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Really Eliot

Date: Mar 12, 2009


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Veteran choreographer Eliot Feld claims he’d rather “remain cryptic” about his work at the company he founded, Ballet Tech. But get him started talking about Mandance Project (Mar. 25-Apr. 5 at the Joyce Theatre), for instance, and it turns out that this innovative, feisty artist has plenty to say.

“I kind of come from ballet, but I’m not at all interested in 19th century ballet,” Feld says. “Ballet is so reluctant to change, and essentially heroic, all this turning out with your crotch sticking forward. When I do a dance, I’m interested in exploring new areas—things that are indigenous to us as Americans, peculiar to us, and also just peculiar.”

The two programs of the Mandance Project feature the results of these explorations. Apart from a revival of a signature work, Proverb, these are all Feld premieres: Radiance, a solo for Ha-Chi Yu set to the music of Brian Eno; Dust, a theatrical maelstrom of wind and flying debris danced by Wu-Kang Chen and set to the music of John Luther Adams; and The Spaghetti Ballet, a madcap romp performed by Ha-Chi Yu and six accomplices set to the cinematic music of Ennio Morricone.

About the last piece, Feld starts with the disclaimer, “I don’t know what it is,” then tells us what it is: “It’s somewhere between Clint Eastwood and the Marx Brothers. It’s a great, ironic, stupid, silly, hopefully wonderful and amusing argument between chaos and order.”

Feld, a Brooklyn native who made his debut as the Child Prince in Balanchine’s Nutcracker and then went on to dance in West Side Story on Broadway, sees the development of dance as something of a back-and-forth, as well.

“Classicism is a kind of ever-evolving thing,” Feld explains. “It’s the corruption of classicism by the vernacular that keeps impelling and requiring change—and that’s a good thing, otherwise it just gets musty and old and who cares? The natural tension between the status of the past and the present imperative—that tug of war between the two keeps both alive.”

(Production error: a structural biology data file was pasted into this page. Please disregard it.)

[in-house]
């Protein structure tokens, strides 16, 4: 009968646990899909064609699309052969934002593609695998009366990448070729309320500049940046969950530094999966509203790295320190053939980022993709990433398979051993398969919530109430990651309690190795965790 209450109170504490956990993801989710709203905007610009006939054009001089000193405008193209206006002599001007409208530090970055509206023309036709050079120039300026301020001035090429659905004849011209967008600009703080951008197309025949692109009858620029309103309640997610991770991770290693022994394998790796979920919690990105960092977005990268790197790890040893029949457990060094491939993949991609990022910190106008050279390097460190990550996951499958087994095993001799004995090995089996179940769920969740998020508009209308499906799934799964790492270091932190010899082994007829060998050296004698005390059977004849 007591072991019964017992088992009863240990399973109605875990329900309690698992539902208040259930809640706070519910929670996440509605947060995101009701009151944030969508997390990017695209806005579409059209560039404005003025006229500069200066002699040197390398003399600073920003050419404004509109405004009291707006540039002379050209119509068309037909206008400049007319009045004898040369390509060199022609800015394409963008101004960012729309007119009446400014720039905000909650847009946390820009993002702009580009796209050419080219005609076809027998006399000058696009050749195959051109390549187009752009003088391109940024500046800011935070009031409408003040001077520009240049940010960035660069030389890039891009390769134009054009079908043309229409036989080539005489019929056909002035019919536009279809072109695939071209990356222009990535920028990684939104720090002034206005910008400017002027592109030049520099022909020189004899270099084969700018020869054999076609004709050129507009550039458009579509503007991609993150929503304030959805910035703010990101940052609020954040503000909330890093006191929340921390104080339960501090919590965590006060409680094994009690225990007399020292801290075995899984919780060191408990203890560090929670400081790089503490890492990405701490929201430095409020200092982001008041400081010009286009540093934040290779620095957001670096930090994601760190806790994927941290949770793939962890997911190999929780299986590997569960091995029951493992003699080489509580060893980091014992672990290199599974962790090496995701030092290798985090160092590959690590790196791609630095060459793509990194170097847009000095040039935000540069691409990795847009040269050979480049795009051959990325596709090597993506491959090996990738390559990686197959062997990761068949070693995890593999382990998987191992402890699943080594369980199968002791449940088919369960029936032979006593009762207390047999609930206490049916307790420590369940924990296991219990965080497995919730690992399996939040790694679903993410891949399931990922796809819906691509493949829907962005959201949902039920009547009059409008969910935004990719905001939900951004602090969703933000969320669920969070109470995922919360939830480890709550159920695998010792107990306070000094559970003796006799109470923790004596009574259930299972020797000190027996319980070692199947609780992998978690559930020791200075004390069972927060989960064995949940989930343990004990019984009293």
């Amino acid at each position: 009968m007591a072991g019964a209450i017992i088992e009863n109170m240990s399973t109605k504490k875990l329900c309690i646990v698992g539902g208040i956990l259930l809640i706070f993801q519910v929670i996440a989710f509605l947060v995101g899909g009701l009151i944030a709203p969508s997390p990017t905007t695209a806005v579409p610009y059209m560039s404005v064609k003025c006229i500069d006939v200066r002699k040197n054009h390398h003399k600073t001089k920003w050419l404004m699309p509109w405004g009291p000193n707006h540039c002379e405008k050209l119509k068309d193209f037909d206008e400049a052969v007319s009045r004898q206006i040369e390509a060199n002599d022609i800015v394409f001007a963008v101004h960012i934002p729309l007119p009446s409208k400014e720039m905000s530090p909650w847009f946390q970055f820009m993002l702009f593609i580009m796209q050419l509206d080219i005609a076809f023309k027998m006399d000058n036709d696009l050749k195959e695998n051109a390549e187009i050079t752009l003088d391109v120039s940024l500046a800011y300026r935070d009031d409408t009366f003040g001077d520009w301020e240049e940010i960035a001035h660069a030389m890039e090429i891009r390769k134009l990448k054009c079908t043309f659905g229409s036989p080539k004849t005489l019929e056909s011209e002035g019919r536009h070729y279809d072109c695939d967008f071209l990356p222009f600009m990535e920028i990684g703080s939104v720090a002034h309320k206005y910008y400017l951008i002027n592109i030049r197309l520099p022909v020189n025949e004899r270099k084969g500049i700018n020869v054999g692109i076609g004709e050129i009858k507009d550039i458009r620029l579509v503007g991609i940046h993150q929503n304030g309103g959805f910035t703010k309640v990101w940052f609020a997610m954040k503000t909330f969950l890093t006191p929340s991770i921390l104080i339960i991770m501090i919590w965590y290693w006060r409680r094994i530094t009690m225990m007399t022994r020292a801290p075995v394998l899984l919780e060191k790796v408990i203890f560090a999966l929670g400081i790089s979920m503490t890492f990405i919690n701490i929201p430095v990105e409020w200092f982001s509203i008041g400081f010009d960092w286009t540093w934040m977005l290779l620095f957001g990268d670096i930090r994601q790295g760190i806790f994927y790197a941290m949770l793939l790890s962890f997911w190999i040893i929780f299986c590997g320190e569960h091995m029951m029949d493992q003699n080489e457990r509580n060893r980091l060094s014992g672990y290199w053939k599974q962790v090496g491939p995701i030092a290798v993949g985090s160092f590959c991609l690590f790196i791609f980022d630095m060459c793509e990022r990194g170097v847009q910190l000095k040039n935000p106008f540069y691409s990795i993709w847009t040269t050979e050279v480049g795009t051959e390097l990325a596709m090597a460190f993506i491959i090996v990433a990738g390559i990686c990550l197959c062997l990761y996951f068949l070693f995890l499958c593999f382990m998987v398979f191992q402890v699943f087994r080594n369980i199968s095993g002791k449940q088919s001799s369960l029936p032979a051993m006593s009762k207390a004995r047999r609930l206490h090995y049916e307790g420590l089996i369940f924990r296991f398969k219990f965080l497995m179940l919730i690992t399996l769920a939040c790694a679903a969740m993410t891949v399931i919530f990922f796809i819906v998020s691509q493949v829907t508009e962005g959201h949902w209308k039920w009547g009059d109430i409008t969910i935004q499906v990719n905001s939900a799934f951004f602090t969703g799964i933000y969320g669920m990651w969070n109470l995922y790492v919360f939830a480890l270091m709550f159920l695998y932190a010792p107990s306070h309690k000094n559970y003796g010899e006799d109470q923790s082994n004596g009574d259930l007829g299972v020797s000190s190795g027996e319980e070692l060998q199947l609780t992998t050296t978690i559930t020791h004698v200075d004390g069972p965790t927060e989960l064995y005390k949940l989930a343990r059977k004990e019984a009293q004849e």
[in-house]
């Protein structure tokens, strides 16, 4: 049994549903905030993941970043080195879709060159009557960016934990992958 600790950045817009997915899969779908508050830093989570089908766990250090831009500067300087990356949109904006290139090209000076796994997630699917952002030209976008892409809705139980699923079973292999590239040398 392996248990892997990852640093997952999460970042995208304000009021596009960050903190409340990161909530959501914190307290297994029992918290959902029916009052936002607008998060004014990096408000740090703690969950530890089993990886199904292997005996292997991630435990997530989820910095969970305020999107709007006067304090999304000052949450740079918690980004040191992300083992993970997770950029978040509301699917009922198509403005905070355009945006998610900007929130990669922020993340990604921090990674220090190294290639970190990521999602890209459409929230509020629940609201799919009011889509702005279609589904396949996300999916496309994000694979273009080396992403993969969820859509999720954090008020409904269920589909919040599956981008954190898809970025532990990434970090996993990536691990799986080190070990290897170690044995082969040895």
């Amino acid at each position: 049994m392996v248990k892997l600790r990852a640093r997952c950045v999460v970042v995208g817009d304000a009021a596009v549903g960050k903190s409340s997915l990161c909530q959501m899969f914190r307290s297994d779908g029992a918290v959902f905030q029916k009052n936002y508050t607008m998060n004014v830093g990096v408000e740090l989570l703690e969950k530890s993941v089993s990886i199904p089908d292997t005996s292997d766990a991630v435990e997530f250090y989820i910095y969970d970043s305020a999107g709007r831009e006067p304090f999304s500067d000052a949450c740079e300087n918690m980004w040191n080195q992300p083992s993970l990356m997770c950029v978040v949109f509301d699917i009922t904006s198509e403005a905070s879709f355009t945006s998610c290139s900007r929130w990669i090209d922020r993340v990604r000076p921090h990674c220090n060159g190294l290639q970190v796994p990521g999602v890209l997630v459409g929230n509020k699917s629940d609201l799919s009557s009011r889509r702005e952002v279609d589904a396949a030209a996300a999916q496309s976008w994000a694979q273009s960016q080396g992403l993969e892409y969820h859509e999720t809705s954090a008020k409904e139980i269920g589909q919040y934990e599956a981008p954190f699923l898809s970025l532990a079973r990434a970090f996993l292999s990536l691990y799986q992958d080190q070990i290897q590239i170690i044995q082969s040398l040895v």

While he doesn’t disdain choreography for the Broadway theatre, Feld insists on a clear line between that and what he does.

“Musical theater forms are short forms; they’re popular forms,” Feld says. “When you’re dealing in long forms, it’s just a different animal. It’s like the difference between writing a pop song and a symphony.” One rule is true in both worlds, he says: “Anything decent depends on invention.”

He says that Mandance is “just a name,” initially referring to a planned 2003 season that was going to feature all male dancers. It didn’t even turn out to be true then, and it’s certainly not true now, but, reasons Feld, “ ‘Man’ could be mankind.” His original intended name was Vaclav’s Kitchen, invoking Nijinsky, but that was nixed by colleagues.

Plumb in the middle of the all-Feld program are two nights of Bones (Apr. 1-2), an evening-length work from Taiwan choreographed by Wu-Kang Chen along with the dancers from the HORSE project.
When asked if he puts together programs with an eye toward balance, Feld responds with mock indignation.

“We don’t want balance, we want imbalance—what’s with you?” Feld says, a smile in his voice. “Balance is passé. We want imbalance; we want weird.” But he concedes that planning a program with a range of styles and tones is important: “You want a meal that has some variety in it; steak, steak, steak is not good.”

And man, man, man is not good either. He has worked with principal dancer Ha-Chi Yu “since she was 11”; a new principal he’s excited to mention is Heather Lang. Appearing in The Spaghetti Ballet are also three young dancers from Ballet Tech’s training program in, and Wei-Gia Su, a Horse member Feld describes as “a very heavy, stocky boy who’s just magical as a dancer. For that piece I was looking for people people, not just dancer people.”

Click here for more information about Mandance Project.